(07:05): Great. Now what you can do is you could say of these different processes, what are the ones of these stages within this value flow? What do we want to make sure that we get right every time? Okay, now we can build an SOP or a checklist or what we call playbook around just that, not everything, just that. You can also ask the question, who is uniquely responsible or accountable to each of these stages? That’s going to define your hiring plan and job descriptions. You can say, how do we know this stuff’s working? That creates your scorecards. All of these things combined are what form a company operating system. But the foundation of all of it is just answering the question, how do we capture and create marketplace value?

John (07:42): So break it down again. You’re essentially saying there’s two value engines like fulfillment and how we get a customer or are there

Ryan (07:51): Two, I wish we were always that areas, each area. So for most businesses at scale, let’s say you’re over 10 million in revenue, you’re probably going to have two, maybe three growth engines. Maybe you’ve got a growth engine where you’re doing online media buying, and then maybe you’ve got another growth engine where maybe you have an outbound sales motion or maybe you have one where you’re doing trade shows and it just is a different flow. Customers happen differently depending on the entry point of the, you might have fundamentally different value in growth engines for your different products in your product line. But I’ll tell you, John, I mean we run really large companies, mid eight figure businesses. I say really large by small medium sized business standards figure businesses. It’s rare for them to have more than three or four growth engines. It’s rare for them to have more than a couple fulfillment engines. It’s just rare. Most of them will map, they start to look the same. Most big successful businesses are actually pretty simple if you pull all the crud away.

John (08:48): So let’s drill down into a business of yours that I’m somewhat familiar with, digital marketer. So essentially that started one type of offering, and that was if you’d done a value engine for that, you’d have mapped out the fulfillment of that offer, but then you decided, oh, we could have this kind of thing or we could license agencies to do different, how do you add things when you realize there are other opportunities? Then I mean, do those just become new engines?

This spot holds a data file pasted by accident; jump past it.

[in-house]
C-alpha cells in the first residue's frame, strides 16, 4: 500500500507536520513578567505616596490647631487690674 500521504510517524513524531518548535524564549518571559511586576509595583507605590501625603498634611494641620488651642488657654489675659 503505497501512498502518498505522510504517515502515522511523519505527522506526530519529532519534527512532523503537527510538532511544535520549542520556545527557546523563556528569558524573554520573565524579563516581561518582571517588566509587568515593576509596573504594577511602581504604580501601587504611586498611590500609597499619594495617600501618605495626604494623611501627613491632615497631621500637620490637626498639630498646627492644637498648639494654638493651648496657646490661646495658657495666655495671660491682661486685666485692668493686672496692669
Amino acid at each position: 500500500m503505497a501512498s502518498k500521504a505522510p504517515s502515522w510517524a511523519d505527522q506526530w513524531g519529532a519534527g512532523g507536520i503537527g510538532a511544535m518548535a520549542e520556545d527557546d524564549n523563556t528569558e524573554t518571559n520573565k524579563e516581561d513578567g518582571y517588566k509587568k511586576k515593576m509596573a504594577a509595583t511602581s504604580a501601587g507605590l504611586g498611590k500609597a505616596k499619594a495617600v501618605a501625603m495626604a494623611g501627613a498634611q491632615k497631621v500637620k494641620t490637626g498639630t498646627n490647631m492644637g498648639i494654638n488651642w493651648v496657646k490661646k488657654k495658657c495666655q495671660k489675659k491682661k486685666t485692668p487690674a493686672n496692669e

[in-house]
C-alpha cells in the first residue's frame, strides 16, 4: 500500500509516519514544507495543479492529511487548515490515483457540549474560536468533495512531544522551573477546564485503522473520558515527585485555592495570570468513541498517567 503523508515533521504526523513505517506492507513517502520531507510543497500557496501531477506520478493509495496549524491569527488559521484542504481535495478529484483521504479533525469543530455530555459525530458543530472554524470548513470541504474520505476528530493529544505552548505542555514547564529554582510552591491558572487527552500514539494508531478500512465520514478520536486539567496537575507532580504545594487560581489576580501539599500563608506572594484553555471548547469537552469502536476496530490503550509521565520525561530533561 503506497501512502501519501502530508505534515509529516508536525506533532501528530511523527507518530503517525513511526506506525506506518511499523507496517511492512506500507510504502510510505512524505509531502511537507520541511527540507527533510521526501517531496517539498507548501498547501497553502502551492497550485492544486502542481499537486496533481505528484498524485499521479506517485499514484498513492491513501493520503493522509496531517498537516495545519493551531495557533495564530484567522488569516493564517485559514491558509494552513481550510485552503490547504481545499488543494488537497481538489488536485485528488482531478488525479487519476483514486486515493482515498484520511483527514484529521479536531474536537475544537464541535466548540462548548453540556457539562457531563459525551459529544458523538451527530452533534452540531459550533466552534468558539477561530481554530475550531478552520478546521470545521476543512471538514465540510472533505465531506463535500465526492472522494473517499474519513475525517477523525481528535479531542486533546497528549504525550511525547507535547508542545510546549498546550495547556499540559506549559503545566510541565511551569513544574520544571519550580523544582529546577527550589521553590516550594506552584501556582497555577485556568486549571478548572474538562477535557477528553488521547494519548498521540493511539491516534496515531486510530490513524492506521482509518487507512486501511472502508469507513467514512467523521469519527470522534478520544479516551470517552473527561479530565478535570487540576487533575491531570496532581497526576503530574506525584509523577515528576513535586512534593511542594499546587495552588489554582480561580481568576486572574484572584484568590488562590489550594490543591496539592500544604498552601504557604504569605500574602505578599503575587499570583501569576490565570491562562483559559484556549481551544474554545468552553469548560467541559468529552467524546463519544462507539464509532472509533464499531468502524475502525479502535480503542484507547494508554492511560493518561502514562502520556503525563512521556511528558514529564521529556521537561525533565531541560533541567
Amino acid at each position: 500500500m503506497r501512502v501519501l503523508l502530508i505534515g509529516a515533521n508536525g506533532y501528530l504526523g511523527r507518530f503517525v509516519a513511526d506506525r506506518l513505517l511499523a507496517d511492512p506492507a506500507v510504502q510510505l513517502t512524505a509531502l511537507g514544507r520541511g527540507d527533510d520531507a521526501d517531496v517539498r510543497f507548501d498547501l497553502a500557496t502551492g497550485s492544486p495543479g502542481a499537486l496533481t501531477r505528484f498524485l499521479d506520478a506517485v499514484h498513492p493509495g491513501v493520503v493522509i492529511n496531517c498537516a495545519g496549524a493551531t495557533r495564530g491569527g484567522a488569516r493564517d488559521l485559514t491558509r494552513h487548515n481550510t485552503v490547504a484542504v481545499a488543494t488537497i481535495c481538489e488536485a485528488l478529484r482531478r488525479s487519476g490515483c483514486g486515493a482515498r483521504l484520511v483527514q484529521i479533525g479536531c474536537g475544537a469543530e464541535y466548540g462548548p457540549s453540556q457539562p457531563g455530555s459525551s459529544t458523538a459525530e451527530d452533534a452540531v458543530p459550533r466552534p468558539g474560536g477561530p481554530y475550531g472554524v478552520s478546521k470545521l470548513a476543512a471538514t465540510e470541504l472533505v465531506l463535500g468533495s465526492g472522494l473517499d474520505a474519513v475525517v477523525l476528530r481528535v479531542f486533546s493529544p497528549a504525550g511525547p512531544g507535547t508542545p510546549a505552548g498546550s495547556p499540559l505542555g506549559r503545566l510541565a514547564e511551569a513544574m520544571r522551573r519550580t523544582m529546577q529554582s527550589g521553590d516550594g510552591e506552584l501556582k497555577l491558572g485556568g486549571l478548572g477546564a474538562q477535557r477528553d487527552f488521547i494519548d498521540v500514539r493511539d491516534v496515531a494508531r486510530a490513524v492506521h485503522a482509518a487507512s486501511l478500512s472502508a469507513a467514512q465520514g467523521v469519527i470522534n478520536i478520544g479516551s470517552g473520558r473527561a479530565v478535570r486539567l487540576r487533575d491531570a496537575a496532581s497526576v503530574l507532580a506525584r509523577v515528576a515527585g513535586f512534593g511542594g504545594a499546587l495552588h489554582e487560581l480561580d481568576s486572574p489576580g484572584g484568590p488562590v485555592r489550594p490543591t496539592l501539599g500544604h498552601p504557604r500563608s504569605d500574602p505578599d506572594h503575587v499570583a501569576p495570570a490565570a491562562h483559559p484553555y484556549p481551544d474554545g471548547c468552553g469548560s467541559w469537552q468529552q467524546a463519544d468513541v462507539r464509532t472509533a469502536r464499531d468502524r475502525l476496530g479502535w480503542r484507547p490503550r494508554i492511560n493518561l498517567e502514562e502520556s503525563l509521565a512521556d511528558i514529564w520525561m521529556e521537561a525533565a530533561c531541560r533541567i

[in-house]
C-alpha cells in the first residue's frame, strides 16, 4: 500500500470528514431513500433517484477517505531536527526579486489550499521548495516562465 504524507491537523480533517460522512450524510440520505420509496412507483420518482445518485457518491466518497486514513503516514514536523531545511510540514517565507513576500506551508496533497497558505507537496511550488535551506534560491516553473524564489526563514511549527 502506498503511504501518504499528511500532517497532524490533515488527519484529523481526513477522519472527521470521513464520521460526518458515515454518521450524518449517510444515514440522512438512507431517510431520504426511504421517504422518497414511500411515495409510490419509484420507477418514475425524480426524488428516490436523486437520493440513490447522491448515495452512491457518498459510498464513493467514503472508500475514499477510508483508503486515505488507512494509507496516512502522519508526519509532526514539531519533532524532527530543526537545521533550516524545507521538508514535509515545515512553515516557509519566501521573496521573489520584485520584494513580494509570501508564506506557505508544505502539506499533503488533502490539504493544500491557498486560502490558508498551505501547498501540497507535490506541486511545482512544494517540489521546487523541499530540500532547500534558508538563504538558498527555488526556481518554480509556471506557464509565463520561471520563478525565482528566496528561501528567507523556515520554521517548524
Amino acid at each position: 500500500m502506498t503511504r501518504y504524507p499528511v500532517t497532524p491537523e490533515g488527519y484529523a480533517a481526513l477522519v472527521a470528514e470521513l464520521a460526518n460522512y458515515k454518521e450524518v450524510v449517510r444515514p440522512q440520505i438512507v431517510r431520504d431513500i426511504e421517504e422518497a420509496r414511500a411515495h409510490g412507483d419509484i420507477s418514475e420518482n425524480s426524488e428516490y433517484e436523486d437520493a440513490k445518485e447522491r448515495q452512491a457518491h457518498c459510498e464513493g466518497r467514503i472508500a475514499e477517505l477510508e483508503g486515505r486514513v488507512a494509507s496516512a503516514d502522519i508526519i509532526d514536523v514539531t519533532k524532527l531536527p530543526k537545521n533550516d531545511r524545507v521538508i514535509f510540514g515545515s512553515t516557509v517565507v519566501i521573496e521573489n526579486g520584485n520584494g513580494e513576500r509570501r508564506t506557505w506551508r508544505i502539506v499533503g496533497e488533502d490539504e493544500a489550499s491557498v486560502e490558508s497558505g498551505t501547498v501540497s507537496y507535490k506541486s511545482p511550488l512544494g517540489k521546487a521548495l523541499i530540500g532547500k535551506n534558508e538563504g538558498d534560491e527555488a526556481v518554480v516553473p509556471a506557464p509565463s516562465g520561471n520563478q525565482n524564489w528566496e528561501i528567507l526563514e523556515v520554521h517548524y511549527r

Ryan (09:13): So usually when you add new products to your product line, they become new squares on the existing growth engine. So somebody will come through and you’ll say, well, what happens when somebody buys this? Let’s just say when they become a member of Digital Marketer Lab, let’s say they become a member of Digital Marketer Lab. That’s kind of our main membership at Digital Marketer. Once they bought that, we’ve sold ’em everything that we can sell, we’re done. Well, wouldn’t it be better if we kept selling ‘EM stuff for all involved? Okay, well, what else can we sell? Well, there’s a lot of agencies who are joining this program who they would like to license this. So what if we had a certified partner program? Now that doesn’t, but in the beginning stages, it probably doesn’t have its own fulfillment engine. What we’re probably going to do is market this program to our existing clients so it becomes another stage, and now it’s after somebody’s bought this, let’s try to sell ’em this. If they buy it, then they go into a different fulfillment engine. If they don’t, then that’s that. And then once it exists and they’ll say, let’s give this its own dedicated growth engine. It’s almost always going to have its own dedicated fulfillment engine though.

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(11:20): That’s work better now.com. And don’t forget that DTM podcast code, right? Because something has to happen when somebody says yes, right? I want to buy that right now. I’m going to skip around a little bit, but this is probably everything you’re talking about. A lot of businesses need to build, but I would say if you were going to ask a hundred businesses, the place where they say they struggle the most is with people, teams getting output, getting productivity. So you have a very somewhat systematic approach to really not only the recruitment and onboarding of folks, but how to make sure that they’re actually performing. You want to unpack the high output team approach.

Ryan (12:02): Sure. So I’ll say that the two mistakes that most entrepreneurs CEOs make, number one, they find a problem, a challenge, a constraint in a business, and they just hire someone and they basically hurl ’em at that problem. So we’ve got this issue, we’re going to hire Bob, we’re going to throw Bob at it. And the problem with this is number one, Bob doesn’t know how to solve that problem day one, and number two, you don’t have the time to teach him and you might also not know how to solve it either, hence the reason it’s not solved and you need Bob. And so we’ll hire people to solve problems that we don’t know how to solve. They don’t know how to solve. And so we get frustrated with them. We say, I don’t know why I hire all these people, I should just do it myself.